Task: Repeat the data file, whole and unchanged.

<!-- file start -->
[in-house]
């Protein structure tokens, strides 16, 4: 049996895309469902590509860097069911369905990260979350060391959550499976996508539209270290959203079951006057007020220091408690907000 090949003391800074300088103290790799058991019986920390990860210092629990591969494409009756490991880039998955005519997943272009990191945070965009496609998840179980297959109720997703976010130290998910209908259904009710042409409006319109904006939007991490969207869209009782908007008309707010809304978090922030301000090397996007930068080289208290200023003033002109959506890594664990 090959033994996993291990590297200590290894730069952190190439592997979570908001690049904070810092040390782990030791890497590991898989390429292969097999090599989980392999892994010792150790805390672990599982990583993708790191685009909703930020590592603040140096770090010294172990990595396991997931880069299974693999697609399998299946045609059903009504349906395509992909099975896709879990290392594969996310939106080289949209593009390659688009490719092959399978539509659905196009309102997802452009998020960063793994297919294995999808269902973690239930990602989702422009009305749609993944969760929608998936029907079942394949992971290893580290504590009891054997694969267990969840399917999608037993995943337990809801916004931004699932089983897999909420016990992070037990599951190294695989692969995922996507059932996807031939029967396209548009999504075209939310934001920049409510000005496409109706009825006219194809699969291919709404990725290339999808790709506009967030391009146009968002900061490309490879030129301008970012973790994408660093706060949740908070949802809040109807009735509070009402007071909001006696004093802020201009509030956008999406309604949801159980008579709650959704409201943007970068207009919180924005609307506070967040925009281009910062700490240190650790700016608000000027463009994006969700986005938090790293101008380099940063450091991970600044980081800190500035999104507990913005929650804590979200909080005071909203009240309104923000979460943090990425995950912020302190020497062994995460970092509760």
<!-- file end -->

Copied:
[in-house]
């Protein structure tokens, strides 16, 4: 049996895309469902590509860097069911369905990260979350060391959550499976996508539209270290959203079951006057007020220091408690907000 090949003391800074300088103290790799058991019986920390990860210092629990591969494409009756490991880039998955005519997943272009990191945070965009496609998840179980297959109720997703976010130290998910209908259904009710042409409006319109904006939007991490969207869209009782908007008309707010809304978090922030301000090397996007930068080289208290200023003033002109959506890594664990 090959033994996993291990590297200590290894730069952190190439592997979570908001690049904070810092040390782990030791890497590991898989390429292969097999090599989980392999892994010792150790805390672990599982990583993708790191685009909703930020590592603040140096770090010294172990990595396991997931880069299974693999697609399998299946045609059903009504349906395509992909099975896709879990290392594969996310939106080289949209593009390659688009490719092959399978539509659905196009309102997802452009998020960063793994297919294995999808269902973690239930990602989702422009009305749609993944969760929608998936029907079942394949992971290893580290504590009891054997694969267990969840399917999608037993995943337990809801916004931004699932089983897999909420016990992070037990599951190294695989692969995922996507059932996807031939029967396209548009999504075209939310934001920049409510000005496409109706009825006219194809699969291919709404990725290339999808790709506009967030391009146009968002900061490309490879030129301008970012973790994408660093706060949740908070949802809040109807009735509070009402007071909001006696004093802020201009509030956008999406309604949801159980008579709650959704409201943007970068207009919180924005609307506070967040925009281009910062700490240190650790700016608000000027463009994006969700986005938090790293101008380099940063450091991970600044980081800190500035999104507990913005929650804590979200909080005071909203009240309104923000979460943090990425995950912020302190020497062994995460970092509760």